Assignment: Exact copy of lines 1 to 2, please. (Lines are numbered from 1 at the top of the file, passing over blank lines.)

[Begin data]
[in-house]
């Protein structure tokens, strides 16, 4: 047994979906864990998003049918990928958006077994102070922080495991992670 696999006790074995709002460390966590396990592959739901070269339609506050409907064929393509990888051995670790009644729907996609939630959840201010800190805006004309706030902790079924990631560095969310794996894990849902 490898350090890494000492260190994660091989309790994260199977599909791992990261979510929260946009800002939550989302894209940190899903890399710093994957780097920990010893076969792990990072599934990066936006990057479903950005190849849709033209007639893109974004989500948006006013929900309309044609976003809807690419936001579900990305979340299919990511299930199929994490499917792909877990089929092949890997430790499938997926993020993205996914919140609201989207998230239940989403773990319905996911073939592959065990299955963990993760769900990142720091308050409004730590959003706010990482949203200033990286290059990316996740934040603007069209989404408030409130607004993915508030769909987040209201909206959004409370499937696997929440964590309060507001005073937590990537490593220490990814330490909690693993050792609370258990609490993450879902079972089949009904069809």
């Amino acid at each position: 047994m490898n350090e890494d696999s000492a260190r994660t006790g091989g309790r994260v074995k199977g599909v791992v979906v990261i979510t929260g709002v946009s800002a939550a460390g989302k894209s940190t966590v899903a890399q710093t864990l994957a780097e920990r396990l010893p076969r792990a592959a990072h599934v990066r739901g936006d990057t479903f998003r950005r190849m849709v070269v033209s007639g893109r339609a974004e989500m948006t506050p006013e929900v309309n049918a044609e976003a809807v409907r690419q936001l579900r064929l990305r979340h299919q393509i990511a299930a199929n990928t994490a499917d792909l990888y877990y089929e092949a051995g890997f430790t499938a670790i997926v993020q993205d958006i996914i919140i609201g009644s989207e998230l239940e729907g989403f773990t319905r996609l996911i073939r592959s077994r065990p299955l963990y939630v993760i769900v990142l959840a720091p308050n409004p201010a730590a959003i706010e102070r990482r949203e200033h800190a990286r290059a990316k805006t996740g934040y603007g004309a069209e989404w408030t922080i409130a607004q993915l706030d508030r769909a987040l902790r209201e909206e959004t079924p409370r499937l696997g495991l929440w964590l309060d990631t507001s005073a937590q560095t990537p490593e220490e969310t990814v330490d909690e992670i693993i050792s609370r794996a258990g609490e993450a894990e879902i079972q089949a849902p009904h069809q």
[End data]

[in-house]
């Protein structure tokens, strides 16, 4: 047994979906864990998003049918990928958006077994102070922080495991992670 696999006790074995709002460390966590396990592959739901070269339609506050409907064929393509990888051995670790009644729907996609939630959840201010800190805006004309706030902790079924990631560095969310794996894990849902 490898350090890494000492260190994660091989309790994260199977599909791992990261979510929260946009800002939550989302894209940190899903890399710093994957780097920990010893076969792990990072599934990066936006990057479903950005190849849709033209007639893109974004989500948006006013929900309309044609976003809807690419936001579900990305979340299919990511299930199929994490499917792909877990089929092949890997430790499938997926993020993205996914919140609201989207998230239940989403773990319905996911073939592959065990299955963990993760769900990142720091308050409004730590959003706010990482949203200033990286290059990316996740934040603007069209989404408030409130607004993915508030769909987040209201909206959004409370499937696997929440964590309060507001005073937590990537490593220490990814330490909690693993050792609370258990609490993450879902079972089949009904069809």